Ramblings about the Braves by True Braves Fans
If you haven’t heard about the trade made today, I assume it’s because you have horrible internet service and can only access my page. If that’s the case, I apologize, because I’m not going to provide any deep analysis of what happened. There are tons of tweets and retweets about the trades in the twitter feed that pertain to the trade, many of which contain links to articles containing such analysis.
I will, however, give you a brief overview of what happened and a few of my thoughts.
|From Braves/To Royals||From Royals/To Braves|
Gregor Blanco: I’ve always liked Blanco, but he was never going to be a starter in Atlanta. He didn’t have much power, and that pretty much was going to never allow him to rise above the level of a 4th or 5th outfielder, mainly being used as a pinch runner or late inning defensive replacement.
Jesse Chavez: I’ve never been candid with my dislike of Chavez. I feel that the good outings he’s had this season were flukes. I’m was only partially joking earlier today when I asked whether we could have got more out of the deal if we hadn’t included Chavez.
Tim Collins: A drink made of 2 parts gin, 1 part lemon juice, sugar, and soda water. No, wait, that’s a Tom Collins. He’s one of the main characters in Rent, first played by Jesse L. Martin. No, wait, that’s also Tom Collins. Tim Collins is a left handed minor league pitcher that was aquired from the Toronto Blue Jays in the Yunel Escobar trade. Reports were that he was a pretty solid pithcer, but as always, the Braves have a bevy of pitching prospects and giving up one like Collins isn’t a big loss at all.
Kyle Farnsworth: A hard throwing right handed reliever that pitched in Atlanta back in 2005. Farnsworth is a solid reliever that will help avoid the need to overwork Moylan and Venters down the stretch. He’ll fit in nice as a 6th or 7th inning guy, and has the experience necessary that he could taken on 8th or 9th inning responsibilities if needed. His numbers this season are pretty good, and they were excellent during his last tour in Atlanta. I saw where one scout had that this year he was “throwing the crap out of the ball,” which is good, because if there is one thing I can’t stand, its balls with crap in them.
Rick Ankiel: A solid outfielder with some power, Ankiel had been on the DL for close ~2.5 months before being recently activated. Since then he has been playing well and will definitely not be a downgrade for the Braves in center field. The Braves also play into his career history, and I’ll be blogging about that later (I was actually including it in this post, but it was getting long enough to where it deserved it’s own post.)
Cash: bread, cabbage, currency, dead presidents, dough, funds, green stuff, money, etc.
While this trade wont go down in history as a blockbuster, I think it was a solid move. We added depth to an already solid bullpen as well as power to out lineup. Ankiel might not be the bat some were hoping for, but he is an upgrade to to the mediocre performance we’ve been getting out of center field for most of the season. Personally I’d like to see Ankiel playing everyday in center field for the Braves while Diaz gets the majority of the playing time in left field. This allows us to give Hinske some starts at first so that Glaus can get badly needed rest. Such a scheme also allows for what I consider to be a very important key to winning the pennant: minimizing the amount of time Melky Cabrera is actually on the field.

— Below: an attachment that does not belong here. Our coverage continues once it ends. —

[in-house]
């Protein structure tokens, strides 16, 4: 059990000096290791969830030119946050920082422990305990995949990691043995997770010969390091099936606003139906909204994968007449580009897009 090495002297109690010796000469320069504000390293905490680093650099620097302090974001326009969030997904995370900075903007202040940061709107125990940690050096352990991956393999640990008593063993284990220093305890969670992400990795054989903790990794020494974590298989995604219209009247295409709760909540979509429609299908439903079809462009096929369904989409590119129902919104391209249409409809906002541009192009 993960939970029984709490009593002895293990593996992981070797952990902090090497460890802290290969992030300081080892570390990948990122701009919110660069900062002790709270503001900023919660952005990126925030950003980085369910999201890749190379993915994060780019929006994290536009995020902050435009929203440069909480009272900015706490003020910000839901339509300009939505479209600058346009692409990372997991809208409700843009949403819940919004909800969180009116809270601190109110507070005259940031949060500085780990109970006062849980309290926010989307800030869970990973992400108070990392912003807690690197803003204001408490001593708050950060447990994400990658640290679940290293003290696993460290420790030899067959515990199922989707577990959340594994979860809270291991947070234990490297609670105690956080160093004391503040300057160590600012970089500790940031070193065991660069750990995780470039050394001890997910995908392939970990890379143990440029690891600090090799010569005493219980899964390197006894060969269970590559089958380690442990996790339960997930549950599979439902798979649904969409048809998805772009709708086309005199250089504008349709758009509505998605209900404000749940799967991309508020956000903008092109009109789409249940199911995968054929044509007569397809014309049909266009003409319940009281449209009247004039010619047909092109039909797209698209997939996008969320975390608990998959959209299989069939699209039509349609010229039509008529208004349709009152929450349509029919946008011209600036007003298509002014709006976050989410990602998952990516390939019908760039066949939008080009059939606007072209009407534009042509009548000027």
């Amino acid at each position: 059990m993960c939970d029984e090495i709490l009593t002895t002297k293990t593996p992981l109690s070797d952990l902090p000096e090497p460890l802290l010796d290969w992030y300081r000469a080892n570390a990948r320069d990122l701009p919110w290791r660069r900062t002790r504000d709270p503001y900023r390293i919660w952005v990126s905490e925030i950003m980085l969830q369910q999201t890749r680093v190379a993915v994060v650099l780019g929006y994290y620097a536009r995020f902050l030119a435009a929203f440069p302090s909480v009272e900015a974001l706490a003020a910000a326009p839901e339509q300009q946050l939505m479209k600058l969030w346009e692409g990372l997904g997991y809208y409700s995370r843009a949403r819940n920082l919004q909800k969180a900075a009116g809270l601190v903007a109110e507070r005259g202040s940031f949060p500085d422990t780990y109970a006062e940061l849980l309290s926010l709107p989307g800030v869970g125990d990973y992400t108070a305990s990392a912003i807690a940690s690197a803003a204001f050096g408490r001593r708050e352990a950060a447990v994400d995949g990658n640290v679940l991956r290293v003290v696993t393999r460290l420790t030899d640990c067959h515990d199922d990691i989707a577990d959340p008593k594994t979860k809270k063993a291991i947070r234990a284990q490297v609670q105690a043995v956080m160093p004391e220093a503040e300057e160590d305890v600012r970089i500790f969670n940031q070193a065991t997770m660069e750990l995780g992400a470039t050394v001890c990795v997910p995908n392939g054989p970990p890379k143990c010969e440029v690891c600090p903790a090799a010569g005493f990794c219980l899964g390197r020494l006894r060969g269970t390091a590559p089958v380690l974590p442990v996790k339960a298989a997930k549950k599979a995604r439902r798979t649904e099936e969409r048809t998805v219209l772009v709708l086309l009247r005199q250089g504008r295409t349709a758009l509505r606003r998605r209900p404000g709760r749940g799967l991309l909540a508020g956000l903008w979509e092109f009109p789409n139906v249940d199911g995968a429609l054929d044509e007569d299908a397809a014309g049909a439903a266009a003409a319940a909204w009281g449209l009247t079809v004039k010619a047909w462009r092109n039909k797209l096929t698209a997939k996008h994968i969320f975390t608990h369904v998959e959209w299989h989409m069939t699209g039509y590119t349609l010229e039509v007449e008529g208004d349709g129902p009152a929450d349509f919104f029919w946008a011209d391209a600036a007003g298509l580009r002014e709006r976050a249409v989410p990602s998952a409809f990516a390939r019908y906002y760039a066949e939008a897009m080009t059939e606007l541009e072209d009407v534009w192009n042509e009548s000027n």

Disappointing ending. Kawakami pitched a really good game, and the Braves finally scored a run, only to lose the lead (and the game) when McLouth and Heyward collided in the outfield allowing %Bn% to score on an inside the park home run. The home run also ended Moylan’s streak of consecutive appearances without giving up a home run at 123.
The good news is that McLouth appears to be okay. He was probably going to sit out today anyway since we’re facing a left hander. Maybe it will have knocked the slump out of him too?
Check out David O’Brien’s Clubhouse Comments for more insight on the above topics and more.
This one got a little interesting near the end, but the Braves held on for the win. Medlen pitched a great game but got into trouble in the 8th. Moylan came in with the bases loaded and gave up 3 runs before being replaced by O’Flaherty who struck out %Bn% to end the inning and stranding the tying and go-ahead runs.
Billy Wagner was given the night off and was called on to pitch the 9th. After getting the first two batters out and getting a quick 0-2 count on %Bn%, Saito was forced to leave the game with a hamstring injury. replaced him and struck our Martin with his first pitch, ending the game.
It was a potentially costly win for the Braves, who watched reliever Takashi Saito hobble off the field in the ninth inning with a left-hamstring injury. The 40-year-old setup man hopes to avoid the disabled list, but if he’s not doing better in a few days the Braves would probably DL him. [source]
On a better note, congratulations to Troy Glaus on being named the NL Player of the Month for May, and to Jason Heyward for winning NL Rookie of the Month for the second time (the first time since Ryan Braun in 2007 that the same player has won it in back to back months).
Lastly, one of the game’s greats, Ken Griffey Jr., announced his retirement on Wednesday. In his recent column, Griffey always played the right way, Mike Bauman sums up my thoughts better that I could do myself.